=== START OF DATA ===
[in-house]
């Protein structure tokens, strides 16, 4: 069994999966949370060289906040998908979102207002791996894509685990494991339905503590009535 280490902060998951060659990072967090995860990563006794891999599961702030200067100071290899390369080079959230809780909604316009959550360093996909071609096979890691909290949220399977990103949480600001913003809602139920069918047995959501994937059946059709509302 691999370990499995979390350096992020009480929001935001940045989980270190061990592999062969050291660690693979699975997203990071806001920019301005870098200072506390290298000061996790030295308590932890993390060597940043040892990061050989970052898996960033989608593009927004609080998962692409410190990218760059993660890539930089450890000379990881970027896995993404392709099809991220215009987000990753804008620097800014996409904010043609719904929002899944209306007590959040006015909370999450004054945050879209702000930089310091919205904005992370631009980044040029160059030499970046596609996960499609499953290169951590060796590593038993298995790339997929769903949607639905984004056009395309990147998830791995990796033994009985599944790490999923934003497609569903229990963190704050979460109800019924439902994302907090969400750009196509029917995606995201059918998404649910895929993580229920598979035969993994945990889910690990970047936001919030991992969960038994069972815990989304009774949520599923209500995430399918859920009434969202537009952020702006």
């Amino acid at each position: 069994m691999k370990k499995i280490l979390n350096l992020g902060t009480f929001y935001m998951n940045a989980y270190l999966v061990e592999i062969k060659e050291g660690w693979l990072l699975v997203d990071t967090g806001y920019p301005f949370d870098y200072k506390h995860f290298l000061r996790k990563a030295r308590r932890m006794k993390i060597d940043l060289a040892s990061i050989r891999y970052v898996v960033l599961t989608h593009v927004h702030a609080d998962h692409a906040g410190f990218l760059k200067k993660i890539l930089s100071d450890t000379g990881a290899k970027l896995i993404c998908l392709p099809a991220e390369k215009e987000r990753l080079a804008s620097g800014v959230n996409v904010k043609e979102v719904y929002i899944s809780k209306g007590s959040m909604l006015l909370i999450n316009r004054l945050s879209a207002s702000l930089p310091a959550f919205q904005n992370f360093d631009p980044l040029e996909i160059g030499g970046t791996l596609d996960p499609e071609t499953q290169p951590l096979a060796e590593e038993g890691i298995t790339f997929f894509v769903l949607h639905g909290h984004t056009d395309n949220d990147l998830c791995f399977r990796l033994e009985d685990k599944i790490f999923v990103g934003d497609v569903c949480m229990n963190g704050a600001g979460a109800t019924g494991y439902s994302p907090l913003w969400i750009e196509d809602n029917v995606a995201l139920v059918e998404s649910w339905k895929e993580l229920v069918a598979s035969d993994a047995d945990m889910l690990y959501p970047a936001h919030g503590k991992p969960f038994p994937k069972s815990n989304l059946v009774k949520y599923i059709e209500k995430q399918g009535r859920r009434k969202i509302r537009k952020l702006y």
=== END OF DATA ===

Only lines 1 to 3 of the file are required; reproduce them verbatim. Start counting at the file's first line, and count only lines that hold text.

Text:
[in-house]
């Protein structure tokens, strides 16, 4: 069994999966949370060289906040998908979102207002791996894509685990494991339905503590009535 280490902060998951060659990072967090995860990563006794891999599961702030200067100071290899390369080079959230809780909604316009959550360093996909071609096979890691909290949220399977990103949480600001913003809602139920069918047995959501994937059946059709509302 691999370990499995979390350096992020009480929001935001940045989980270190061990592999062969050291660690693979699975997203990071806001920019301005870098200072506390290298000061996790030295308590932890993390060597940043040892990061050989970052898996960033989608593009927004609080998962692409410190990218760059993660890539930089450890000379990881970027896995993404392709099809991220215009987000990753804008620097800014996409904010043609719904929002899944209306007590959040006015909370999450004054945050879209702000930089310091919205904005992370631009980044040029160059030499970046596609996960499609499953290169951590060796590593038993298995790339997929769903949607639905984004056009395309990147998830791995990796033994009985599944790490999923934003497609569903229990963190704050979460109800019924439902994302907090969400750009196509029917995606995201059918998404649910895929993580229920598979035969993994945990889910690990970047936001919030991992969960038994069972815990989304009774949520599923209500995430399918859920009434969202537009952020702006």
């Amino acid at each position: 069994m691999k370990k499995i280490l979390n350096l992020g902060t009480f929001y935001m998951n940045a989980y270190l999966v061990e592999i062969k060659e050291g660690w693979l990072l699975v997203d990071t967090g806001y920019p301005f949370d870098y200072k506390h995860f290298l000061r996790k990563a030295r308590r932890m006794k993390i060597d940043l060289a040892s990061i050989r891999y970052v898996v960033l599961t989608h593009v927004h702030a609080d998962h692409a906040g410190f990218l760059k200067k993660i890539l930089s100071d450890t000379g990881a290899k970027l896995i993404c998908l392709p099809a991220e390369k215009e987000r990753l080079a804008s620097g800014v959230n996409v904010k043609e979102v719904y929002i899944s809780k209306g007590s959040m909604l006015l909370i999450n316009r004054l945050s879209a207002s702000l930089p310091a959550f919205q904005n992370f360093d631009p980044l040029e996909i160059g030499g970046t791996l596609d996960p499609e071609t499953q290169p951590l096979a060796e590593e038993g890691i298995t790339f997929f894509v769903l949607h639905g909290h984004t056009d395309n949220d990147l998830c791995f399977r990796l033994e009985d685990k599944i790490f999923v990103g934003d497609v569903c949480m229990n963190g704050a600001g979460a109800t019924g494991y439902s994302p907090l913003w969400i750009e196509d809602n029917v995606a995201l139920v059918e998404s649910w339905k895929e993580l229920v069918a598979s035969d993994a047995d945990m889910l690990y959501p970047a936001h919030g503590k991992p969960f038994p994937k069972s815990n989304l059946v009774k949520y599923i059709e209500k995430q399918g009535r859920r009434k969202i509302r537009k952020l702006y």